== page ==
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Organic Food is it Really Organic?
 


Is Your Organic Food Really Organic?

When you buy food with a "USDA organic" label, do you know what you're getting? Now is a good time to ask such a question, as the USDA just announced Monday it was putting 15 out of 30 federally accredited organic certifiers they audited on probation, allowing them 12 months to make corrections or lose their accreditation. At the heart of the audit for several certifiers were imported foods and ingredients from other countries, including China.

Chinese imports have had a bad year in the news, making headlines for contaminated pet food, toxic toys, and recently, certified organic ginger contaminated with levels of a pesticide called aldicarb that can cause nausea, headaches and blurred vision even at low levels. The ginger, sold under the 365 label at Whole Foods Market, contained a level of aldicarb not even permissible for conventional ginger, let alone organics. Whole Foods immediately pulled the product from its shelves.


Ronnie Cummins, the national director of the Organic Consumers Association, emphasizes that most organic farmers "play by the rules." They believe in organic principles and thereby comply with organic standards. Unfortunately, Congress' pitifully inadequate funding for enforcement, including for organic imports from countries like China, "guarantees it'll be easy for unscrupulous players to cheat, and that's obviously what's going on here."

Farms that produce USDA-certified organic food are not personally inspected by anyone from the USDA National Organic Program (NOP). As a small and underfunded agency within the USDA (it has fewer than a dozen employees), NOP relies on what it calls Accredited Certifying Agencies -- ACAs -- to do the legwork. The ACAs take responsibility for ensuring that any farm or processor bearing the organic label meets the strict requirements for certification.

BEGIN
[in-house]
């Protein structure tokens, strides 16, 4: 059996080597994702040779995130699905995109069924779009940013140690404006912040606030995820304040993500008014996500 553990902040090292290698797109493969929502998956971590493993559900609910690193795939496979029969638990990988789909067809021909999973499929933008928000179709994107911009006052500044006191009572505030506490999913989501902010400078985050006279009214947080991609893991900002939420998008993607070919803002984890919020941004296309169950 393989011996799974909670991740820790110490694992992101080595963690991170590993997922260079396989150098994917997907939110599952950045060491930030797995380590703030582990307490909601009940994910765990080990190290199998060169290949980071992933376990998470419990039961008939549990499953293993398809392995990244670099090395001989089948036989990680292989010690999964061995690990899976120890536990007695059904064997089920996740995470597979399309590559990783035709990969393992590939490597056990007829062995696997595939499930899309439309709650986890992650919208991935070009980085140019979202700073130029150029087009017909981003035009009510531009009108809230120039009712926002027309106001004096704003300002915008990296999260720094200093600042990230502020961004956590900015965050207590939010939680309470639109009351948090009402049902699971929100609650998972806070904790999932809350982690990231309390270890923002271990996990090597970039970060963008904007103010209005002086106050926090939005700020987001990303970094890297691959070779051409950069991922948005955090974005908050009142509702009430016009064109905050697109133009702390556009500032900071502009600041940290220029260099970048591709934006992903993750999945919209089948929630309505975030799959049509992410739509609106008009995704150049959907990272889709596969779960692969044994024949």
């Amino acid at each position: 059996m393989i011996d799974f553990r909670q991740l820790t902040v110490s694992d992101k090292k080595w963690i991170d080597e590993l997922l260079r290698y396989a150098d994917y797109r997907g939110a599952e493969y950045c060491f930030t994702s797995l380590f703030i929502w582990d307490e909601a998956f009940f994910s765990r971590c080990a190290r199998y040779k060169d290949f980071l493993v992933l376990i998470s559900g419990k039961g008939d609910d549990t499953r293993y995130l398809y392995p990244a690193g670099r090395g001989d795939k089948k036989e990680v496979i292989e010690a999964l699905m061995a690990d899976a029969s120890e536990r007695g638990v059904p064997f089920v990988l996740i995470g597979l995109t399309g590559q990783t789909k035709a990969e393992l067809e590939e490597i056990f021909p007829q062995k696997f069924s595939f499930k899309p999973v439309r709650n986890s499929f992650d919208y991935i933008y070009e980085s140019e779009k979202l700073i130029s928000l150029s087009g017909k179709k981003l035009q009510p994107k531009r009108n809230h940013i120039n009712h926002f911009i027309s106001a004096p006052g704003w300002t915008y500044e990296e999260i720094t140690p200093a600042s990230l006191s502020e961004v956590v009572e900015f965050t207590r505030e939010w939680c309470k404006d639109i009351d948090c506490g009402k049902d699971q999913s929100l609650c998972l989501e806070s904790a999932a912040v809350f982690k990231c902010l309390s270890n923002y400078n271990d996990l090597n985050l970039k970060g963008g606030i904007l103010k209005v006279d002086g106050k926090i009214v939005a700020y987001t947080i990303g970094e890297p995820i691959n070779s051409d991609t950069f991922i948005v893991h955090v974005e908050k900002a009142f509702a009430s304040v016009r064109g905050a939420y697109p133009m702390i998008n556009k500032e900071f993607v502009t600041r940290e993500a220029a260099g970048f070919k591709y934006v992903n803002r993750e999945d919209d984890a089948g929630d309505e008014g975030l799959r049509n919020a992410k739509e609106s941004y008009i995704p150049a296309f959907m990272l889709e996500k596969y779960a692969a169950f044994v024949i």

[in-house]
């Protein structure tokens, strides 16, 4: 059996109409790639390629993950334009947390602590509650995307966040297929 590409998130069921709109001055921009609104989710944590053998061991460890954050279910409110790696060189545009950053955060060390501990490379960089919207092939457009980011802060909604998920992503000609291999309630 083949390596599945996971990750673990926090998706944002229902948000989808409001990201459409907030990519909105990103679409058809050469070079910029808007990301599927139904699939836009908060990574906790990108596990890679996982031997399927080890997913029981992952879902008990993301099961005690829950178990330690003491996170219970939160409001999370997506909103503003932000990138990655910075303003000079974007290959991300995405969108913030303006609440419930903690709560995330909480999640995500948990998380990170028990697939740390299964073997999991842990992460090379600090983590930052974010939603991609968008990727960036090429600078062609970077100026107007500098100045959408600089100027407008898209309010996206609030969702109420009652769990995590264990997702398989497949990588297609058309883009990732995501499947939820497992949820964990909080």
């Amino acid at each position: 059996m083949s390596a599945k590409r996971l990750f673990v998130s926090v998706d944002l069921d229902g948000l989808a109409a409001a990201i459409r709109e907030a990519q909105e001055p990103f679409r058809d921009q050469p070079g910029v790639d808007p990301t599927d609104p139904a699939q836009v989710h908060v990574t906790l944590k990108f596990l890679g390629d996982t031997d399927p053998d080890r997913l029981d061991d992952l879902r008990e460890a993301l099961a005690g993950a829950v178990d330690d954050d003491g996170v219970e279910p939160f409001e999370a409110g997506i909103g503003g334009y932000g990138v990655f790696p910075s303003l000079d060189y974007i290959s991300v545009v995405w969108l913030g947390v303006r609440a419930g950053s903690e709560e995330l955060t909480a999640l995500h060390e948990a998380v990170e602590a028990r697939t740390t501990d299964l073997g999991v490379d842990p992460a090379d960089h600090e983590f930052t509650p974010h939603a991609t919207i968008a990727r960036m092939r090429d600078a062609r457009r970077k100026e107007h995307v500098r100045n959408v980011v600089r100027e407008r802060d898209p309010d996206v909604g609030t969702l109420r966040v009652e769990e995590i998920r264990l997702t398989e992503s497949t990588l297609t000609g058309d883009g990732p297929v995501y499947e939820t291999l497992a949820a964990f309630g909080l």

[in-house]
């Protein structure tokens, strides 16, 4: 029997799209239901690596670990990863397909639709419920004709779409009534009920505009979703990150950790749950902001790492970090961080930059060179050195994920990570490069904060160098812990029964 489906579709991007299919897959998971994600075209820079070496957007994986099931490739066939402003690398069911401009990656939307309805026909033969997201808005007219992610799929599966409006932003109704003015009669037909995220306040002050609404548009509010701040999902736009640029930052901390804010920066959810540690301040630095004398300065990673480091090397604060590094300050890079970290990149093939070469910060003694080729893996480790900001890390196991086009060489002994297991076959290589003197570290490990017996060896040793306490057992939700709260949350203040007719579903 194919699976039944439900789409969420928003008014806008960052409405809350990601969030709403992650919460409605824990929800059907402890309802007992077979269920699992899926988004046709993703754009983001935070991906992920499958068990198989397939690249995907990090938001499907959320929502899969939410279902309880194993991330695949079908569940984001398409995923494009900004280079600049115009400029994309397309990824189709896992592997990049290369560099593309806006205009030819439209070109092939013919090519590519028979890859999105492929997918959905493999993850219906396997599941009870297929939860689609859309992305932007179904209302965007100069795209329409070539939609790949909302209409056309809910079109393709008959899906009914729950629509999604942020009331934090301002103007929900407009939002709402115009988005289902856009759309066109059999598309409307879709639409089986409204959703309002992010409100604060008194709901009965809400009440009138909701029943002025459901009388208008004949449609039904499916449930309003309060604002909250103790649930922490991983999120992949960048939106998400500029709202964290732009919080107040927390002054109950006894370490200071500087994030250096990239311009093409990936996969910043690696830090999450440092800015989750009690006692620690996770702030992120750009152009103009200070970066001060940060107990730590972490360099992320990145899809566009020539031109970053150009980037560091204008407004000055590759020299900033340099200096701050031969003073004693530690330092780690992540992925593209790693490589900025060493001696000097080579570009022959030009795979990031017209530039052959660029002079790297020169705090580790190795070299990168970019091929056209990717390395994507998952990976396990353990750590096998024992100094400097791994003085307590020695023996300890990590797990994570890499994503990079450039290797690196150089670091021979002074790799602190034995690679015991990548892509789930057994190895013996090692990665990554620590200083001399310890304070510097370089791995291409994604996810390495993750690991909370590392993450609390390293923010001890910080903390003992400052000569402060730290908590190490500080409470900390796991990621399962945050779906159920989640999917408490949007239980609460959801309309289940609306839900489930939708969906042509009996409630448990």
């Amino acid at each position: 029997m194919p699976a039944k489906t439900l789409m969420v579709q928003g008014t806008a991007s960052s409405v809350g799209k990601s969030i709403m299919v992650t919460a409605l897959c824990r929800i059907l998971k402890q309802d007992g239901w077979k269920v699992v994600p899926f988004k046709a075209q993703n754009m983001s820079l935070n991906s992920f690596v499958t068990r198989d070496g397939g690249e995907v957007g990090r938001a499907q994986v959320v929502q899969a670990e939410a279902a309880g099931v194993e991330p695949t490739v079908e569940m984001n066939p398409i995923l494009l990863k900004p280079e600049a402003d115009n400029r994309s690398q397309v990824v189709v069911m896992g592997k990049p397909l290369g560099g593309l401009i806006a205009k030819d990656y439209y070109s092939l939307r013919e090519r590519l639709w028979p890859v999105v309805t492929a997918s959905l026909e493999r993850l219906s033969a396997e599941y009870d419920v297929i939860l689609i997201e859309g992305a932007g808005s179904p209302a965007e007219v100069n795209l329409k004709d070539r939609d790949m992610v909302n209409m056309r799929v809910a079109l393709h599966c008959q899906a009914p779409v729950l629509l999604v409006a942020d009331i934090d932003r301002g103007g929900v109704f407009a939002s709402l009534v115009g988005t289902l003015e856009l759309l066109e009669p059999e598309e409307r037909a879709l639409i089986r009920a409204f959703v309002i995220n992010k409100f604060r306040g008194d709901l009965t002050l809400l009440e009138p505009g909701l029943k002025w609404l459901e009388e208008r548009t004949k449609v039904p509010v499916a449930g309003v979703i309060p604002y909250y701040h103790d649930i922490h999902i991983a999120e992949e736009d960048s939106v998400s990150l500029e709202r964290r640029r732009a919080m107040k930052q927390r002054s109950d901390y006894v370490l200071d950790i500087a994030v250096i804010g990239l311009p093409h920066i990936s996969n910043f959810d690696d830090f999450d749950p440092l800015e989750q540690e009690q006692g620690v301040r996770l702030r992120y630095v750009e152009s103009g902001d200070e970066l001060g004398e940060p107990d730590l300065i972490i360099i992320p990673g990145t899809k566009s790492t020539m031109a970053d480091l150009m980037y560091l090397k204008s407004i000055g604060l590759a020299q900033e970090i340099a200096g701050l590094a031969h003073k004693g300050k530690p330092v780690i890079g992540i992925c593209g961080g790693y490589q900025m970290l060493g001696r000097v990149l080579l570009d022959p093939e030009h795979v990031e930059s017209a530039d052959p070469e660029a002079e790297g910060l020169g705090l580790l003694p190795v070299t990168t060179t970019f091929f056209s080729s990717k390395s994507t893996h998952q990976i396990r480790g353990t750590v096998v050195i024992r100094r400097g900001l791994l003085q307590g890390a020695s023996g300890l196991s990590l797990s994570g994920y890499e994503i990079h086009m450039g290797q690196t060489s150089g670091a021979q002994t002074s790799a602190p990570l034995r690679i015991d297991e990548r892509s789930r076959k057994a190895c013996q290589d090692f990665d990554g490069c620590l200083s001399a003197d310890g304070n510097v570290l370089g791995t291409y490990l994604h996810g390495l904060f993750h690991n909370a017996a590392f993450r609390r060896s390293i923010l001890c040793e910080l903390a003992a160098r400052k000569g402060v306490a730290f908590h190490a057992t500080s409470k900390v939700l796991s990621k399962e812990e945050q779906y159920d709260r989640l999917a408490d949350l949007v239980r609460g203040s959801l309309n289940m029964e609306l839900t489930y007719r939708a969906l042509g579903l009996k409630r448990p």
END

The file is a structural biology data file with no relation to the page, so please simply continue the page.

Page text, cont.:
Since the Chinese government does not allow foreigners to inspect Chinese farms, an extra step is involved for oversight of organics from China: Chinese companies, which are allowed to inspect Chinese farms, subcontract with foreign ACAs. Cummins believes "the safest course of action is ... to say we won't certify imports from China because their law won't allow inspections."

For Americans who shop at the growing number of farmers markets springing up around the country, the status of organics from China -- or even organics from faraway U.S. states -- may be irrelevant. Just as the hippies who founded the movement intended, ethical eating extends beyond pesticide-free food for these shoppers, some of whom call themselves locavores, meaning "one who eats food produced locally." They wish to support small farmers and to ensure their food was produced in an environmentally friendly manner by workers who were treated well and paid fairly.

And not matter how strict a law may be, there will always be those who game the system. Even if a Chinese inspector notices illegal pesticide use, he or she might feel pressured to stay silent, says Dr. Robert E. Hegel, professor of Chinese and Comparative Literature at Washington University in St. Louis. "Everybody there is so proud of increased production that few people ask much about the farmer's production methods," says Hegel. "And there's no 'organic' food tradition in China." According to Hegel, in China "everything was just 'food' and it was, until the 1950s, mostly 'organic' by our contemporary definitions -- fertilized with human and animal waste, compost ... and ashes."


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